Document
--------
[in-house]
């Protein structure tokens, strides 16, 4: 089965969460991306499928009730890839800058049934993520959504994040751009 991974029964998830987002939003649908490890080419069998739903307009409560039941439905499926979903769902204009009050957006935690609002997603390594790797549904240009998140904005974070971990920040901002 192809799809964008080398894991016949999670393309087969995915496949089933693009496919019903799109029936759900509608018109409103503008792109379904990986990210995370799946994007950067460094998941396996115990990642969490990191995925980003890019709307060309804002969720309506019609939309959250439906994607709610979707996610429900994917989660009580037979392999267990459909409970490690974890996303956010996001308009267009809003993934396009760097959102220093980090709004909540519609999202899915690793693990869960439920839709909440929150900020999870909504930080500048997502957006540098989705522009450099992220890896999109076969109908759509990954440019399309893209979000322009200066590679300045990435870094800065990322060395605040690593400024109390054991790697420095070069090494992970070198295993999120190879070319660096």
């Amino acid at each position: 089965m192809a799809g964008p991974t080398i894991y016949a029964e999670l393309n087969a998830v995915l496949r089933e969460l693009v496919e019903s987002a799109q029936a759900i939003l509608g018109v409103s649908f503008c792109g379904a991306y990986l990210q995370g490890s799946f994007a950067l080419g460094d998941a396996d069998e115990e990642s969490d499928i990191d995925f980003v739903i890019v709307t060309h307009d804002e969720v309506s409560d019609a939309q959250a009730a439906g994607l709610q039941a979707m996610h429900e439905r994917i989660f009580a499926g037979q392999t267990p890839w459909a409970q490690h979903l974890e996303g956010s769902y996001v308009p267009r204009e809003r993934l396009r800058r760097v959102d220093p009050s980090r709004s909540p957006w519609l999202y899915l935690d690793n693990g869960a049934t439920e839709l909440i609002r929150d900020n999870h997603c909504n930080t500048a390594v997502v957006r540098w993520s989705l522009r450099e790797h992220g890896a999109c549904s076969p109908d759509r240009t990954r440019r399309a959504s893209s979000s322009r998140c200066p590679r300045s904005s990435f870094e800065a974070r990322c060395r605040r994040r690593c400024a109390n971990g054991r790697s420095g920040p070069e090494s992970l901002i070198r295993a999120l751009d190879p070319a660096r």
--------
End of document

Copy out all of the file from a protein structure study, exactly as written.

[in-house]
């Protein structure tokens, strides 16, 4: 089965969460991306499928009730890839800058049934993520959504994040751009 991974029964998830987002939003649908490890080419069998739903307009409560039941439905499926979903769902204009009050957006935690609002997603390594790797549904240009998140904005974070971990920040901002 192809799809964008080398894991016949999670393309087969995915496949089933693009496919019903799109029936759900509608018109409103503008792109379904990986990210995370799946994007950067460094998941396996115990990642969490990191995925980003890019709307060309804002969720309506019609939309959250439906994607709610979707996610429900994917989660009580037979392999267990459909409970490690974890996303956010996001308009267009809003993934396009760097959102220093980090709004909540519609999202899915690793693990869960439920839709909440929150900020999870909504930080500048997502957006540098989705522009450099992220890896999109076969109908759509990954440019399309893209979000322009200066590679300045990435870094800065990322060395605040690593400024109390054991790697420095070069090494992970070198295993999120190879070319660096």
């Amino acid at each position: 089965m192809a799809g964008p991974t080398i894991y016949a029964e999670l393309n087969a998830v995915l496949r089933e969460l693009v496919e019903s987002a799109q029936a759900i939003l509608g018109v409103s649908f503008c792109g379904a991306y990986l990210q995370g490890s799946f994007a950067l080419g460094d998941a396996d069998e115990e990642s969490d499928i990191d995925f980003v739903i890019v709307t060309h307009d804002e969720v309506s409560d019609a939309q959250a009730a439906g994607l709610q039941a979707m996610h429900e439905r994917i989660f009580a499926g037979q392999t267990p890839w459909a409970q490690h979903l974890e996303g956010s769902y996001v308009p267009r204009e809003r993934l396009r800058r760097v959102d220093p009050s980090r709004s909540p957006w519609l999202y899915l935690d690793n693990g869960a049934t439920e839709l909440i609002r929150d900020n999870h997603c909504n930080t500048a390594v997502v957006r540098w993520s989705l522009r450099e790797h992220g890896a999109c549904s076969p109908d759509r240009t990954r440019r399309a959504s893209s979000s322009r998140c200066p590679r300045s904005s990435f870094e800065a974070r990322c060395r605040r994040r690593c400024a109390n971990g054991r790697s420095g920040p070069e090494s992970l901002i070198r295993a999120l751009d190879p070319a660096r």